Civil Partnership Photography
Civil Partnerships – For Everyone
One of the best parts of my job is that I get to meet all sorts of people from all kinds of backgrounds and beliefs. I get to photograph a massive day in their lives that they will forever remember. That said, traditional marriage is not for everyone, and that’s totally ok! If you’ve not noticed it already, my work and work ethos are all about two people doing things their way and celebrating their relationship!
This page is for the couples who are entering a Civil partnership in their journey together. I believe that these fantastic people deserve their own place on my website and not placed into weddings or elopements but to be proud of who they are and what they’re doing.
So check out the Civil partnerships I have had the privilege to photograph.
Feel free to scroll down to read more about what a civil partnership is with some frequently asked questions, as, well, it might just be right for you and your partner!
What Is A Civil Partnership?
Being in a ‘Common Law’ partnership has been around for the age of time, however legally, couples who identify under a common law marriage do not have the same rights as married couples when it comes to boring things like Legal Rights, Tax, Pensions & Inheritance.
Since the 31st of December 2019 Civil Partnerships for opposite sex couples and genders have been legal in the United Kingdom. It was made lawful for same sex couples to have a civil partnership in 2004, and eventually in 2014 same sex couples were legally allowed to marry. (Madness really isn’t it? But hey, positive change is always good, so let’s keep it going).
P.S. If you are a same sex couple in England & Wales who had a Civil Ceremony and wish to change your marital status to married, you can head to the England & Wales government website here. This option currently does not exist for opposite sex couples who decide to enter a Civil Partnership.
Why Would You Choose A Civil Partnership Over A Marriage?
Marriage doesn’t always fit with people’s ideologies. This is becoming a blurred line over time as wedding traditions are changing, inside the church and outside. Ideas like, ‘The giving away of the bride’ & ‘Promising to obey’ have always been contested issues. But to be honest, it can simply be a religious reason.
For me, I love the idea that people can bring meaning, and legal definition, to their relationships in ways that suit them best. Whatever that may be!
How are Civil Partnerships different from Marriages with Civil Ceremonies?
The civil partnership ceremony itself does not involve an exchanging of vows or the singing of hymns as a conventional wedding might, which you may or may not wish to add yourself.
Instead, the union is valid after both parties sign the civil partnership document. The terminology used throughout is also different from
that of a traditional wedding—either a religious one or a wedding by the registrations service, which also officiates civil partnerships.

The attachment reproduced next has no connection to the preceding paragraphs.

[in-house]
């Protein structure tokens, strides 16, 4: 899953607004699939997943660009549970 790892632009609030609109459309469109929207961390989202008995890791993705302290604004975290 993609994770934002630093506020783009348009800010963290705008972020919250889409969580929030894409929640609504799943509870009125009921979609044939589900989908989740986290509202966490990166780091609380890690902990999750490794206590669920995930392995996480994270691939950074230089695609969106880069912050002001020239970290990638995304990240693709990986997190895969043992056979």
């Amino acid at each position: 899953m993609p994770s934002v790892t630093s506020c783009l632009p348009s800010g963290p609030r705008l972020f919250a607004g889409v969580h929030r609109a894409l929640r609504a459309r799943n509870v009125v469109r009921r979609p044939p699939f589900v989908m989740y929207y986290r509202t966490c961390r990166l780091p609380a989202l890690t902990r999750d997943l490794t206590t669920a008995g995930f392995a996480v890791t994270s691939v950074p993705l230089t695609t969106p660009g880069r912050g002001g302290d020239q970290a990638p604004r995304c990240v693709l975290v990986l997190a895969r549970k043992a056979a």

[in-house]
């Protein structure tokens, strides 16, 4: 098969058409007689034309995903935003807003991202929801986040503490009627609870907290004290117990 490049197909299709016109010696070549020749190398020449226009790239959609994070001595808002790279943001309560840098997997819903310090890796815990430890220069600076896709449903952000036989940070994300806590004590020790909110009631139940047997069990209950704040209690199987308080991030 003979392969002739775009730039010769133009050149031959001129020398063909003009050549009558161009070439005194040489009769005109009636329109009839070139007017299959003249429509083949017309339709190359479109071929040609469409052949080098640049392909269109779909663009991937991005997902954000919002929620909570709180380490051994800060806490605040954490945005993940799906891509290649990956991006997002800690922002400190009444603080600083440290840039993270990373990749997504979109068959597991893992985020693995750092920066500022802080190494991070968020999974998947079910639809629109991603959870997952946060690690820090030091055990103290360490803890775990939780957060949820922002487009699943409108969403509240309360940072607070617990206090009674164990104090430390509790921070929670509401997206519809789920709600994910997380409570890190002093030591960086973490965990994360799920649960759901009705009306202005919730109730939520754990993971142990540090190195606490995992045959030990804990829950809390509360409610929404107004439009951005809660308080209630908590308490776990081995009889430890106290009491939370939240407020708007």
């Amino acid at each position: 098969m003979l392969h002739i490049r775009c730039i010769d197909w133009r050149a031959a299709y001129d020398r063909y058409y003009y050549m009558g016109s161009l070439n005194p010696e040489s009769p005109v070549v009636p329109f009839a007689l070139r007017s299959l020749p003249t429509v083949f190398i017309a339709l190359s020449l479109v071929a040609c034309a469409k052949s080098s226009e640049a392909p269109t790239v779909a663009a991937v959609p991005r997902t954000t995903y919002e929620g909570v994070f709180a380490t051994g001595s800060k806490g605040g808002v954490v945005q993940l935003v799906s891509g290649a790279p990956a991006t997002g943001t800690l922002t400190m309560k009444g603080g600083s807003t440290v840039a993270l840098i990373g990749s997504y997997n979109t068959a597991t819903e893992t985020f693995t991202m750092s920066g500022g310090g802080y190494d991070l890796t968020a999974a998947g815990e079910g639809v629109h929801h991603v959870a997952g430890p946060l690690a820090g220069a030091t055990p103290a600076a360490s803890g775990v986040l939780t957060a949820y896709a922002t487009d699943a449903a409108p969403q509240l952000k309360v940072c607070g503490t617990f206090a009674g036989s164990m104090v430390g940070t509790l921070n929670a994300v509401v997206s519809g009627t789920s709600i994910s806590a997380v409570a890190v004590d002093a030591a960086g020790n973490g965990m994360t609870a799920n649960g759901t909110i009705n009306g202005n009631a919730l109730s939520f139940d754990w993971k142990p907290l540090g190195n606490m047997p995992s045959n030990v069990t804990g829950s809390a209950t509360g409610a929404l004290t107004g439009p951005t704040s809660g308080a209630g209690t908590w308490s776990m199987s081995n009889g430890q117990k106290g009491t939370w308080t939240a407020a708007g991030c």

What do you call your civil partner?
I mean… whatever you want? But during the Civil Ceremony, you would typically say ‘Partner’ rather than Husband or Wife.
How do I get a civil partnership?
The process of getting a civil partnership is very similar to one for a civil wedding.
This is a two-step process, assuming you meet the following criteria:
- You are both of legal age.
- You have both lived in the same area for at least seven days.
- Neither of you is already married or in a civil partnership.
- You’re not close relatives.
- You need to give notice of your intention to register your civil ceremony.
- Ring your local registration service and ask about giving notice for a Civil Partnership. They will set a time a date for you to go into the office with the relevant I.D. and paperwork to register that you both want to start a legal journey together.
- The actual registration is the signing of your Civil Document, declaring that you are now civil partners.
There are no further legal hoops to jump through! You don’t even have to have a ceremony, although you can choose to have one if you want, with many local authorities happy to arrange for a ceremony in addition to the signing of the civil partnership document. At the end of the day we all love to be happy and ceremonies are a great way to solidify your decision in a Civil Partnership.
If you want a ceremony after you have signed the civil document schedule, and the local authority refuses to carry out a ceremony, you could:
- Find another approved venue where you can sign the civil partnership schedule and have a ceremony
- Arrange a ceremony somewhere else on the same day, or on a different day after the legal bit is done and have a close friend or professional official conduct the ceremony. Make it personal. Make it yours!
Where Can You Host A Civil Partnership Ceremony?
You can register your civil partnership at any registry office or at any venue that is approved to register civil partnerships.
Anywhere that has been authorised to hold civil marriages is approved automatically to register civil partnerships, as non- religious venues cannot choose whether to hold civil partnerships or not. If they hold civil weddings, this would be unlawful discrimination to deny you your Civil Partnership Ceremony.
Religious premises, however, are not obliged to host civil partnership ceremonies which they can do if they wish to. They are also able to host only same sex civil partnership schedules if they wish to deny opposite sex couples their civil partnership schedule.
How Much Does A Civil Partnership Cost?
You will need to pay a fee to give notice of your intention to register a civil partnership, as well as a registration fee. The cost depends on where you want to register your civil partnership. It’s a good idea to contact the venue for details of the fees.